Laura Hickey first recalls being in pain at the age of 6 as she sat on her dad’s knee having anti-inflammatory cream rubbed into her joints.
Later she would have to go to her GP to have fluid syringed out and then she was told she must give up her beloved sports and dancing.
She was diagnosed with arthritis at the age of 10 and it was a huge blow. “I was a real active, go-getter child so it was very hard to deal with,” she says.
Now aged 30, the Sligo woman works as youth and family officer for Arthritis Ireland, and has seen huge advances in arthritis treatments and a much better understanding of how to manage it and the important role exercise plays in it.
“I’ve been on a new drug for a year and I don’t know myself on it so there are improvements all the time,” says Laura.
One thing that hasn’t changed much, however, is the waiting times for services. “We have more than 1,000 children diagnosed with arthritis but there are 455 more suspected cases waiting to see a consultant and they could be waiting two years,” she says.
“By then they could have joint deformity which is not reversible and their growth can stop so they’re being given a disability that could have been prevented.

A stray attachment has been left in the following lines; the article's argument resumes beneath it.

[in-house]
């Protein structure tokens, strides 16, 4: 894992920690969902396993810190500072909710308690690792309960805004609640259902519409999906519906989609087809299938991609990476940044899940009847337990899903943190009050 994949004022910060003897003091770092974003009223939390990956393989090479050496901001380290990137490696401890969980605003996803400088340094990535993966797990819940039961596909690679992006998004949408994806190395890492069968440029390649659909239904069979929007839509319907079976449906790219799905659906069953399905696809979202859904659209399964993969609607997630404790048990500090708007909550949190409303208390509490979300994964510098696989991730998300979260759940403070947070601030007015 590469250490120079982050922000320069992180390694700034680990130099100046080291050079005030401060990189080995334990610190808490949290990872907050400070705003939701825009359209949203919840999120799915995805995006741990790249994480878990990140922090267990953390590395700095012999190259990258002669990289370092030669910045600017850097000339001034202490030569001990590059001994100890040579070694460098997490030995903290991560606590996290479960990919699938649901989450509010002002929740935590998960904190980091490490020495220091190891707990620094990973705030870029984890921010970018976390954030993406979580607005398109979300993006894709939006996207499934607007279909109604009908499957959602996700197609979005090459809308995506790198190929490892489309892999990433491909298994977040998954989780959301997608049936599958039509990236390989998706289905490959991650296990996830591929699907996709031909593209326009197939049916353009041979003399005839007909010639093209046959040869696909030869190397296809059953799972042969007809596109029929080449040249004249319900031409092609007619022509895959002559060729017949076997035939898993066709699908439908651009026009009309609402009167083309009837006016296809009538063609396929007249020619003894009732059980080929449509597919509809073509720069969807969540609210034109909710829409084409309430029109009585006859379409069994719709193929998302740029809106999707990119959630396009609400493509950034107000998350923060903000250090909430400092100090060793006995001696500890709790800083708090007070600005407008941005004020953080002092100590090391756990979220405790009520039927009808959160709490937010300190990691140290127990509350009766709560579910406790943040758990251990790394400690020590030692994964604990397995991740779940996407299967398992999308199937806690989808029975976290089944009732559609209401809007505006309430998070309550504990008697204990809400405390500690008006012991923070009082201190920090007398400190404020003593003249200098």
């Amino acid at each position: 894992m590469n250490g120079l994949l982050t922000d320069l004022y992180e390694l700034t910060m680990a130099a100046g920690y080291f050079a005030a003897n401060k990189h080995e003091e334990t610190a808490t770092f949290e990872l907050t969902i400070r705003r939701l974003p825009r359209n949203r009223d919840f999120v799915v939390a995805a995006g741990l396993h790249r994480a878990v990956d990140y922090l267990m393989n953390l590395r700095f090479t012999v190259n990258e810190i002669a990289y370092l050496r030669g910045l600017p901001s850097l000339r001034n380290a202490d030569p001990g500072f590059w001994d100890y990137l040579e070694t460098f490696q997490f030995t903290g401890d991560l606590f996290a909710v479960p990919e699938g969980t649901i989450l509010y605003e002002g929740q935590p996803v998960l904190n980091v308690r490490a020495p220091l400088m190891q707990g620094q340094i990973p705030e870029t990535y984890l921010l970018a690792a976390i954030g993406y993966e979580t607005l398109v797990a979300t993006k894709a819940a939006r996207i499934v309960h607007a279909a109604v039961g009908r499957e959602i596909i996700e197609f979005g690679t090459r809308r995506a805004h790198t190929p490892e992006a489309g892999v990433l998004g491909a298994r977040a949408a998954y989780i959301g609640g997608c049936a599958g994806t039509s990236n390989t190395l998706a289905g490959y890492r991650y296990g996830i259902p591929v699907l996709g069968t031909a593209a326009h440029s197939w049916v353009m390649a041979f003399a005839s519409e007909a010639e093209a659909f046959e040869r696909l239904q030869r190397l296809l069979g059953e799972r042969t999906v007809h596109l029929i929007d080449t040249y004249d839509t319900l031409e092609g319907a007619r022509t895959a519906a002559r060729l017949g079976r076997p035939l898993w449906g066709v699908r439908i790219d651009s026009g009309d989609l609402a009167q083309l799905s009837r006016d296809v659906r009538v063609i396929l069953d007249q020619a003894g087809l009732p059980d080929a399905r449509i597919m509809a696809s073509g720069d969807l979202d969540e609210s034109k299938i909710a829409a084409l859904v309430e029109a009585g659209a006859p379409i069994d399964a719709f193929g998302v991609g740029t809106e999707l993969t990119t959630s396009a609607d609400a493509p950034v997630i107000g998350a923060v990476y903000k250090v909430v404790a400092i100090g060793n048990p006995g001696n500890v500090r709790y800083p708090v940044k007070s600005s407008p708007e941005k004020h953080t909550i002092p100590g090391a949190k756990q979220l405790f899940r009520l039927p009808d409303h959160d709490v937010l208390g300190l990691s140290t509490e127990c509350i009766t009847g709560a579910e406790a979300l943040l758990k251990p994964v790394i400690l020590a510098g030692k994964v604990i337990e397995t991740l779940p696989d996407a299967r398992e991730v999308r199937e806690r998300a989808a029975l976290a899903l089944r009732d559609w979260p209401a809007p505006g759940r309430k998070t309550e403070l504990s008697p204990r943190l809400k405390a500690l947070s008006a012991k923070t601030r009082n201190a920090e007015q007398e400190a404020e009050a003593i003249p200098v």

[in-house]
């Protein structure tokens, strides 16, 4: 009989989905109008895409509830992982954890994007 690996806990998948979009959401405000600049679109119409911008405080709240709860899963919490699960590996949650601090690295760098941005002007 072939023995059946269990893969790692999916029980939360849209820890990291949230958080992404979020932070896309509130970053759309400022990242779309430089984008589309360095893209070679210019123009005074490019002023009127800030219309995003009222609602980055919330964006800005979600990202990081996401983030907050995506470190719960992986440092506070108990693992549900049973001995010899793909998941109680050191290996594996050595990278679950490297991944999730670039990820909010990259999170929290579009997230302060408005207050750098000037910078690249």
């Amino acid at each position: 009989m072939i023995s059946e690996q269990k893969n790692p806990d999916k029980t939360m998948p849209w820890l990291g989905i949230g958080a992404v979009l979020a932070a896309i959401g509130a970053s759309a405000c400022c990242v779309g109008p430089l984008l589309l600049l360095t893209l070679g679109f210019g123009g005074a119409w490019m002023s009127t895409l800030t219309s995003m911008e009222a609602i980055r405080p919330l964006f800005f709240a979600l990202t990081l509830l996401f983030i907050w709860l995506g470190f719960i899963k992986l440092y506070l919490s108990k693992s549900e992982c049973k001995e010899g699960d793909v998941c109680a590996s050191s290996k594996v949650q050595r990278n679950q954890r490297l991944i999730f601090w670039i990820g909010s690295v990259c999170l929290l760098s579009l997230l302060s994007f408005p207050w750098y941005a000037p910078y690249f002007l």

“They can’t get specialist drugs while they’re waiting — only anti-inflammatories which can have side-effects like stomach problems, so the children don’t want to take them. It’s awful for them and heartbreaking for parents.”
Arthritis Ireland chief executive John Church says around 1m people in Ireland have arthritis and services are badly under-resourced.
“We have 35 consultant rheumatologists and we’re looking for six more. We’d need 18 more to bring the numbers up to World Heath Organisation standards but six would make a big difference to waiting times.”
Rachel and David White feel fortunate to be living in Dublin as there are no rheumatology services for children outside of the capital. They say caring for their nine-year-old daughter Colleen would be almost impossible if they had to travel.
“Last week she was at the hospital four times for routine injections, bloods, etc, and if something goes wrong, she could be there a lot more,” says Rachel.
Colleen was suspected of having arthritis at 19 months but was only firmly diagnosed at five when she dislocated her neck. Her arthritis affects her eyes and makes her joints loose.
The worst part for her parents is the waiting. “She needs to see specialists for a few different things but they can’t even give us a time frame,” says Rachel.
David says the waits are a constant worry. “We want to keep on top of her arthritis. It was just so lucky she wasn’t paralysed when her neck dislocated. We don’t want to depend on luck again,” he says.
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